Some Bastard Child of Soft and Hard Science

June 3, 2014

The Morning Heresy is your daily digest of news and links relevant to the secular and skeptic communities.   

Today, CFI launches a major new campaign to fight the influence of religious dogma and junk science in health care: Keep Health Care Safe and Secular. This is a big deal for us, and in a really cool way shows how the seemingly disparate humanist and skeptic sides of CFI really do come from the same place: science and reason on a foundation of compassion, for doing what's right. We've got a big new website ( full of information and actions you can take right now, and of course, a lovely little hashtag: #SafeandSecular. We've put, and will continue to put, an enormous amount of effort into this, from all areas of CFI, so stay tuned. Also:

  • Here's our official announcement -- which, if you get CFI emails, you already have in your inbox. If not, sign up now!
  • Share with us your own experiences with religious or pseudoscientific incursion into health and medicine here, and we might use your story in the campaign.
  • The campaign's press release.

And there's lots, lots, lots more to come! 

The Obama administration lays down big new EPA rules to fight climate change, and reduce carbon pollution from power plants by 30%, all under the auspices of the Clean Air Act, since Congress doesn't believe in global warming. NYT's editorial board says this is a big deal for Obama's legacy, as well as our ability to, you know, exist.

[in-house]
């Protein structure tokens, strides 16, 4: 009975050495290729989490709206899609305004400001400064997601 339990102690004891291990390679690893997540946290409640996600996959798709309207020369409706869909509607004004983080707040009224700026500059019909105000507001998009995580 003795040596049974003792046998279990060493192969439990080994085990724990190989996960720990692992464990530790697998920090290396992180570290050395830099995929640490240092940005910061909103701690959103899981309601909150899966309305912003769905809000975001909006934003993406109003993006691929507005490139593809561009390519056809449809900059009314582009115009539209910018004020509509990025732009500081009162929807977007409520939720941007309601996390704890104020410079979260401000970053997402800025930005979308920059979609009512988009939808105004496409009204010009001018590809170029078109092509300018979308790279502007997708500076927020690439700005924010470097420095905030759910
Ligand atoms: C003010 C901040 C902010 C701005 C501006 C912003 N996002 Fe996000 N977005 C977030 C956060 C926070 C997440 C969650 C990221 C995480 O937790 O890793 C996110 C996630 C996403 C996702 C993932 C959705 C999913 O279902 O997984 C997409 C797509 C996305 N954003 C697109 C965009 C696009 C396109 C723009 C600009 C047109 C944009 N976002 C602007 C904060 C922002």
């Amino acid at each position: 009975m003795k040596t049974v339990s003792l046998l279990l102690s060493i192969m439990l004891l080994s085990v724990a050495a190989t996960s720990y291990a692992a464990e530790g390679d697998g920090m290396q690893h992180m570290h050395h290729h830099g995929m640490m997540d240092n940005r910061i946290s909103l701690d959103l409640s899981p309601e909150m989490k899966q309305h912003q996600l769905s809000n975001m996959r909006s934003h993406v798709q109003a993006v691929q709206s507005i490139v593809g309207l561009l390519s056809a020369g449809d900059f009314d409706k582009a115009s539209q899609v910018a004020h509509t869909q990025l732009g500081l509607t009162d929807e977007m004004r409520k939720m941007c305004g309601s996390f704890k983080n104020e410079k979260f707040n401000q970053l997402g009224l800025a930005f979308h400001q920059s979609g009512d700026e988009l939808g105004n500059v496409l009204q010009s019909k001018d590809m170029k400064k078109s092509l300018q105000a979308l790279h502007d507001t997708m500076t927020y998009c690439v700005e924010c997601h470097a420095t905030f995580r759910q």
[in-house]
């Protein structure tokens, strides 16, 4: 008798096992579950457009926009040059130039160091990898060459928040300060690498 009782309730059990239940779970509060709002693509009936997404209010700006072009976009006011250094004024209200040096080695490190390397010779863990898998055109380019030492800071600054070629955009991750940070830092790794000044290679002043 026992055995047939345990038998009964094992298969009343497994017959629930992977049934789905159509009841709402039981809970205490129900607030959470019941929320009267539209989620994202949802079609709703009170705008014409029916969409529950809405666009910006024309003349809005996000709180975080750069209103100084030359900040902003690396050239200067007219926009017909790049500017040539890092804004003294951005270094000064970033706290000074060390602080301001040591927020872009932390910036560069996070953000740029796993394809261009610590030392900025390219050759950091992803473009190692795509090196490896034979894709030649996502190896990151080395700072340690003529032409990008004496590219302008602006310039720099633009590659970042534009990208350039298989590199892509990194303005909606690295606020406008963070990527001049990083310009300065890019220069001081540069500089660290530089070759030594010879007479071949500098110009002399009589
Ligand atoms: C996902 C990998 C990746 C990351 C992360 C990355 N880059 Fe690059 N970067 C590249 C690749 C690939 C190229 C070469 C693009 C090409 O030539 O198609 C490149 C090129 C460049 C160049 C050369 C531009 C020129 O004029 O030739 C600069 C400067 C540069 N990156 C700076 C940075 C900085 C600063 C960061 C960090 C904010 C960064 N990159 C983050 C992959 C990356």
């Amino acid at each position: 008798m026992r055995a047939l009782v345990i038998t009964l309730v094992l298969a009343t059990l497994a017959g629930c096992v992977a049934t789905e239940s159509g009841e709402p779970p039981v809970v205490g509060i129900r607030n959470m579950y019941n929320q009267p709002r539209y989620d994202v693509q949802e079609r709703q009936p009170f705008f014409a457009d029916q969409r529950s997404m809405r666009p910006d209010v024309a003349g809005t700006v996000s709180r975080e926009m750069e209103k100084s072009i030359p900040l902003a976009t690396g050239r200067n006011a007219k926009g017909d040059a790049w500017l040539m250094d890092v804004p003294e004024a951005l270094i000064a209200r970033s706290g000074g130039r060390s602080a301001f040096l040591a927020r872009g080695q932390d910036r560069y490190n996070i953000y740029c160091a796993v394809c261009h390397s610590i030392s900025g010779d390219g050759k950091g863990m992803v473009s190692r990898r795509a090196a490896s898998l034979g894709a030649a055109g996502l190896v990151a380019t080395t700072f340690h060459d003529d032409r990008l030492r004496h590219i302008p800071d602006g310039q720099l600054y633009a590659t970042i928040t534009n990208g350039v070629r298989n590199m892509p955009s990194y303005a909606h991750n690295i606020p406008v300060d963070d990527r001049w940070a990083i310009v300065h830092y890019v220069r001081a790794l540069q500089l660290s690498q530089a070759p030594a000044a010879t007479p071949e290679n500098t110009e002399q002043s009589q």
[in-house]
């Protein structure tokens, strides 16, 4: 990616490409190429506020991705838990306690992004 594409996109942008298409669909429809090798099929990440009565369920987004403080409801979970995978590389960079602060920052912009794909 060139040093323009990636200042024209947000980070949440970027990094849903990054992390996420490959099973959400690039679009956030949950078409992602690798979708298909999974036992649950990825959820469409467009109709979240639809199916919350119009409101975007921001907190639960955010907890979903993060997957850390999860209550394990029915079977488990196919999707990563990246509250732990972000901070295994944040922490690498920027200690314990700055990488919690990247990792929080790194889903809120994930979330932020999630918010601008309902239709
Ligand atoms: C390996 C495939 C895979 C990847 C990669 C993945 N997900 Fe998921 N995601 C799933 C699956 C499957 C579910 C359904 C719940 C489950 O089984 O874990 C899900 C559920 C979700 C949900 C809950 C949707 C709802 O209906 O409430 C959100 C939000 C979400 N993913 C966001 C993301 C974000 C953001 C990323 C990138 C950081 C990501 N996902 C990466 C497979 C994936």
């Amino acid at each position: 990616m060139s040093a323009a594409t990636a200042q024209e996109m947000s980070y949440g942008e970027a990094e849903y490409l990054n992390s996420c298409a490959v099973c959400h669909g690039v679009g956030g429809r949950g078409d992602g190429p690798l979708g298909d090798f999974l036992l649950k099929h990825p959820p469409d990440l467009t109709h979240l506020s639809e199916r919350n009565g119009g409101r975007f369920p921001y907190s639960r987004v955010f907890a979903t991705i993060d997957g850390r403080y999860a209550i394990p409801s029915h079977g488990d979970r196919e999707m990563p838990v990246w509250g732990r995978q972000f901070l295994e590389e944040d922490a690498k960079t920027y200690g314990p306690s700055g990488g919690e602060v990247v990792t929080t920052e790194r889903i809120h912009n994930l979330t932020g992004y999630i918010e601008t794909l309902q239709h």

And unlike Congress, most Americans accept that climate change is happening, but it's much muddier in terms of the level of importance they ascribe to it. Oh, and the headline for this NYT piece is "Is Global Warming Real? Most Americans Say Yes," and my feeling is, it could have been "Most Americans Say Global Warming is Real" instead of constructing the fake controversy in the headline, but maybe I'm too sensitive. 

Climate change denial may screw up something other than polar bears and civilization: California Republicans

Sudanese government says, no, in fact, they will not be freeing Meriam Ibrahim. The work to save her continues. 

Michael De Dora has the monthly CFI public policy and advocacy update, so go get your diplomatic-lobbying fix. 

Religious OCD: A real thing, which can cause one to avoid "pork fumes." 

Three real-life ghost hunters, lamenting the selling-out of their TV counterparts, talk about their drudgery:

[A]t best, the work you do is considered a hobbyist's stab at scientific research -- some bastard child of soft and hard science, flirting with physics, psychology, folklore, historical research, and urban exploration. And good luck convincing a scientist that your evidence is valid, much less the evidence of other teams, since nobody's tools, methods, motives, or practices are standardized.

Deputy foreign minister of Saudi Arabia says free expression must be limited to keep people from saying mean things about "prophets." 

The new AP Stylebook boasts a new chapter and 200 new entries for religion alone, but shocking to me, is this: